As I said in the post - I find this very difficult put into words that are clear and concise or which doesn't alienate people who, although they would also like the sort of society we both wish to see, they remain committed atheists.

Atheism is fine - I don't mind if people don't follow my God - but I do object to people pushing secular humanism forward as an alternative. It isn't and the state of our society today proves that to be the case.

If I had to try and say what we need to do, I'd say that you don't have to follow my God, but you and everybody else who wants the sort of society you describe must allow the conditions to arise in which Christianity is allowed to flourish even if it is at the expense of secularism.

What is certain is that if not Christianity then something else will take its place to become the basis on which our society defines its morality - and the likelihood is that that will be Islam.

North Northwester said...

Thank you, Stan, for that.

I'm surrounded by secular humanists at work and in my social life and they really, really can't see how revolutionary 'love thy neighbour as thyself' was.

They take it as a given that all people are benevolent by nature and if nurtured in some variety of non-competitive or otherwise Leftist world, all will be well between folk.

All they see in Christianity is the 'evil' nuns who educated them - or their parents - and all those gun-toting Right-wing American Protestants.

Well, yey for gun-toting Right-wing American Protestants: they're my kind of people in many ways, they don’t ‘flush’ their Downs-syndrome children and yey for the centuries when nuns and monks were the nurses who comforted and cured the sick.

Yey for the Anglican evangelicals and Quakers who fought the slave trade, and the Royal Navy and Marines who closed down the slave ports and sank the slave ships and the Christian reformers who put steel into the American leadership in their Civil War [and who formed the armies of both sides, alas] and all those mediaeval clerical educators who influenced, century after century, our savage kings and earls into chivalry and eventually into some kind of civility so that noblesse-oblige meant something other than 'do as you're told peasant, or die.'

What my friends and colleagues can’t see – won’t see – is that their sincere wish (by statist/collectivist action and usually via Labour Party policies) for their neighbours to be treated well derives in large measure from gospel teachings. People are, I think, inherently potentially sociable, but that can also mean clannish and exclusive and you can get bigotry that way. So how do we arrive at a civilisation where people are prepared to work in dangerous foreign countries to nurse to health and educate someone else’s children? Where do we find people who get into a cockpit when maybe they will die protecting Moslems who would otherwise be slaughtered by Christian (!) Serbs?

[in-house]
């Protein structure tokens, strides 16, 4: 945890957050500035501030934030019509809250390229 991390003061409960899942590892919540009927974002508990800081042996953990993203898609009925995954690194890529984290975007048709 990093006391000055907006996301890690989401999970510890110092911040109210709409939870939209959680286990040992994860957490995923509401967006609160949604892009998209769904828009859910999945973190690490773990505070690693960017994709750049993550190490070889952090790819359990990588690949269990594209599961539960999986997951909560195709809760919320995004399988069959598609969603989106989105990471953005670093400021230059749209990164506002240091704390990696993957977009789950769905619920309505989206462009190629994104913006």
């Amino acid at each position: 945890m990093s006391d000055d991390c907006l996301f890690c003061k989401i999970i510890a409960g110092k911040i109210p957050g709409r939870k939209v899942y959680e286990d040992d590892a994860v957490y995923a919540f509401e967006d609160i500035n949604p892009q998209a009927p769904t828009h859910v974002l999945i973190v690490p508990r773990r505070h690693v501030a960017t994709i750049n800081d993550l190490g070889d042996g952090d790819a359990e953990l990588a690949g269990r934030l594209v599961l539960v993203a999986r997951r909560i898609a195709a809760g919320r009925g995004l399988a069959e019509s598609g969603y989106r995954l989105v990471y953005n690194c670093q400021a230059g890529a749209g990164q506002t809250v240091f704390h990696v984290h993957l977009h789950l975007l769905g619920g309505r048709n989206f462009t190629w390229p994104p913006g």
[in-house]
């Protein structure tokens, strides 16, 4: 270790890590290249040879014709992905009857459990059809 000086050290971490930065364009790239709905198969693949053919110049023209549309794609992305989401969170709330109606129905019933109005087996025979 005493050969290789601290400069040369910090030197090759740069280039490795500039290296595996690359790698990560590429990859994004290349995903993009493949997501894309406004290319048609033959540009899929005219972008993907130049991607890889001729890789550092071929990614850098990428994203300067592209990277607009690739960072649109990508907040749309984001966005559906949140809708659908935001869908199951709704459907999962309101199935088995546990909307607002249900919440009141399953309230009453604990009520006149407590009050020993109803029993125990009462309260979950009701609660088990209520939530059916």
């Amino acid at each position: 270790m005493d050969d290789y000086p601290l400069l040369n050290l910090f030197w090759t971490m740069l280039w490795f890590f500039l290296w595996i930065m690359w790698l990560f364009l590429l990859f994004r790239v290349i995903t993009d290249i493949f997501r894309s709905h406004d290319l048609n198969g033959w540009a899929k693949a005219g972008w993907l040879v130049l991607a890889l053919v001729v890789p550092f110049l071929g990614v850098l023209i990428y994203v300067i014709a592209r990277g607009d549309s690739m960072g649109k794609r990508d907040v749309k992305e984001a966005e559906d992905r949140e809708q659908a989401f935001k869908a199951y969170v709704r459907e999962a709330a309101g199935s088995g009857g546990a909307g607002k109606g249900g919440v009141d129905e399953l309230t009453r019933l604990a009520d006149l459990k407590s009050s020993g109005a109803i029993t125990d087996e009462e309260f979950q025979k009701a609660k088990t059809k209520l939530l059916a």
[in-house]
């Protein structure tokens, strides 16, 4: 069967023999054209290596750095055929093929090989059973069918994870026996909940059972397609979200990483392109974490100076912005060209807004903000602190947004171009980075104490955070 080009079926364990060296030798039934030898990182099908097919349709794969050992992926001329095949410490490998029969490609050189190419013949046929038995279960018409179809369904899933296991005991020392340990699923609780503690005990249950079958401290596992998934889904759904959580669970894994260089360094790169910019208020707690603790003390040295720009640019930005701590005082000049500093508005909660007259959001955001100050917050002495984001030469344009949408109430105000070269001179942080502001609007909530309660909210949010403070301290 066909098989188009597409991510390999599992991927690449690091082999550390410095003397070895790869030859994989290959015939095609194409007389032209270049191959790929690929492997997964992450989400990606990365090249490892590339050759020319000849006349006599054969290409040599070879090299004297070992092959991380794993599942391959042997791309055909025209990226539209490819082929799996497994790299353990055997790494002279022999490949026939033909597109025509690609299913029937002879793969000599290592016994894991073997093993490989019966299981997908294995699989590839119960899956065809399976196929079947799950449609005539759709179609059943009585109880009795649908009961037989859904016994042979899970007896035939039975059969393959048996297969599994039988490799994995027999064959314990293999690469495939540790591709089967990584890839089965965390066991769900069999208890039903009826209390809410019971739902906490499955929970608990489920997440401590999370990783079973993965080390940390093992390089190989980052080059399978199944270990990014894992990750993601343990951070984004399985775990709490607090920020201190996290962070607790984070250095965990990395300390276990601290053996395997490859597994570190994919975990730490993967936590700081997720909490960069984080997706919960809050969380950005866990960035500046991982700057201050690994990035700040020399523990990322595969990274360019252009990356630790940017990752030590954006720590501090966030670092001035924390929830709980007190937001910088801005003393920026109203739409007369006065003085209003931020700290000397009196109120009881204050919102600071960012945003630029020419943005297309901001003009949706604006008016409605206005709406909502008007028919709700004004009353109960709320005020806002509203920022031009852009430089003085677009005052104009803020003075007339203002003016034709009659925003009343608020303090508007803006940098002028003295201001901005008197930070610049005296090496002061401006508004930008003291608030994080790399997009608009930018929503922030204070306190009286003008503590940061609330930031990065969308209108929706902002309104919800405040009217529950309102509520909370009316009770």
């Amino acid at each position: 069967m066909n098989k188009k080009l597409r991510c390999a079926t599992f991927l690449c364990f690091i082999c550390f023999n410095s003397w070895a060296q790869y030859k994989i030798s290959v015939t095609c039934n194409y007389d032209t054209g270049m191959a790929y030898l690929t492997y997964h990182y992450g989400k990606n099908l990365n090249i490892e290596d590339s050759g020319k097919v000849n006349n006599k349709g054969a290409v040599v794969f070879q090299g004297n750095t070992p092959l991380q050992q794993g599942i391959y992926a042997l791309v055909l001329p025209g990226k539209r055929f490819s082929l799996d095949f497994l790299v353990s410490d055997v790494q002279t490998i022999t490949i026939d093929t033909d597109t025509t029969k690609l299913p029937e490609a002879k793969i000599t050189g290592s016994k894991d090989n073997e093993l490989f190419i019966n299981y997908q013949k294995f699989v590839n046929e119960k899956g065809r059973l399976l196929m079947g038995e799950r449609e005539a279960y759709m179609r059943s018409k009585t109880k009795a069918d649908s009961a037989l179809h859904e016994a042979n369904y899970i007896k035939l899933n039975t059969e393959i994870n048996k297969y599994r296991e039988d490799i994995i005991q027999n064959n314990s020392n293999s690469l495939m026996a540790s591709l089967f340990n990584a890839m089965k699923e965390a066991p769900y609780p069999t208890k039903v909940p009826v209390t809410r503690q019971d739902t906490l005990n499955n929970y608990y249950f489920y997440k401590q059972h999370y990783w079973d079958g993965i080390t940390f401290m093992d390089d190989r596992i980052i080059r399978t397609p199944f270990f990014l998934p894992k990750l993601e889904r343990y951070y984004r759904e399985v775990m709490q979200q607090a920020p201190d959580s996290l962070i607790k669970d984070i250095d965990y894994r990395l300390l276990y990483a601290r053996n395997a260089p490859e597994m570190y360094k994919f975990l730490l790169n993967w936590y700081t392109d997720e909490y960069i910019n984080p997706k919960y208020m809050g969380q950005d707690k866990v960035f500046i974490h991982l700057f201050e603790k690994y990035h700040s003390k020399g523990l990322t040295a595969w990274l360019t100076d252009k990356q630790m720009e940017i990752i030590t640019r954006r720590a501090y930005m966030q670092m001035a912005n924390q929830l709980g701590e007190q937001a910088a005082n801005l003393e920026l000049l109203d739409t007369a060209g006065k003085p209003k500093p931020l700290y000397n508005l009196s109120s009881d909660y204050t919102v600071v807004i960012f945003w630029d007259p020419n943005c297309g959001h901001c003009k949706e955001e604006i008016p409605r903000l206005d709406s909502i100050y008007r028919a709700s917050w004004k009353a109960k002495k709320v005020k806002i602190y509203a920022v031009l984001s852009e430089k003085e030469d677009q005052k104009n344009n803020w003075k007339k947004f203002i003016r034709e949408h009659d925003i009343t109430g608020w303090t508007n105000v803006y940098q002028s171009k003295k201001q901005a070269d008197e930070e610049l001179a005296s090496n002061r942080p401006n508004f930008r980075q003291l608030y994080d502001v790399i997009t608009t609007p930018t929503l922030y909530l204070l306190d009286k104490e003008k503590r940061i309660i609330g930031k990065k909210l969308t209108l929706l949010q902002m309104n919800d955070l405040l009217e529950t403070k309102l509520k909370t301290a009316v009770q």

It’s almost as if they’re physically hurt every time someone mentions how Christians have made the world a better place as a result of their beliefs. William of Ockam with his individual rights and arguments towards limiting governmental power? Don’t make up for the obscurantist persecution of Galileo. All those nuns and monks over millennia caring for the sick at huge risk of infection: didn’t count against the crimes of the Inquisition. The Royal Navy West Africa Squadron hunting down slave ships? No compensation for the massacre at Amritsar. Such people can’t; just CAN’T allow themselves to see the good side of Christianity.
The miles-wide killing fields of atheist, anti-clerical Germany and Russia, China and Cambodia? Something in the water; nothing to do with political theories that posit the theory that people are little more special or blessed and worthy than clever meat. Meat meets the butcher all too soon.

And so it goes. Now that’s sales resistance.
I can’t even persuade my friends to watch Amazing Grace or Amistad. Sigh.

Of course I didn’t really intend above to imply faking piety was an option, but right now in the culture wars, I feel that it’s 1940 and our side is Belgium.
Maybe Czechoslovakia.

What I’m looking for is a mechanism or mechanisms beyond blogging and arguing with my colleagues (not so easy in the dark heart of the Welfare State, but semper fi) to protect and promote what is left of the gentler, more considerate Christian world of my youth.

Paul Johnson wrote something to the effect that it was part of the British genius to convert theology into morals and morals into manners. I guess that that genius has wandered off somewhere.

So, I’ll keep on doing what I can, wherever I can, but counter-subversion, I suspect, is tougher than subversion. Maybe subversion of our own? Secular humanist jokes? Anyone?

Anonymous said...

You don't need religion, you need to effectively enforce the laws that are in place. If criminals think there is a high chance they will be caught and be given a meaningful sentence crime will reduce. At the moment, the chances of being caught are slim, and when you are, you'll get 10 slaps on the wrist before you get finally get a 10 day community service order.

Stan said...

"You don't need religion, you need to effectively enforce the laws that are in place. If criminals think there is a high chance they will be caught and be given a meaningful sentence crime will reduce."

Obviously you completely missed my point. As you correctly note, observance of the law diminishes with the possibility of being caught and that in turn weakens the rule of law. It also increases the likelihood that more people will break the law knowing that they will not be held do account. However, if that rule of law is backed by the belief in an all-seeing, all knowing God then that means more people will believe if they break the law and even if the state never catches or punishes them then they will still, ultimately, be judged for their crimes.

This works not only for "the law" but also for the moral code. I.e. - even though it is not against the law to commit adultery, fewer people would do it if they believed in Christ, God and the 10 Commandments. That in turn would mean less incidences of family breakdown and the problems that brings.

As I said at the post, in the absence of an omnipresent God you need an omnipresent state. Which would you prefer?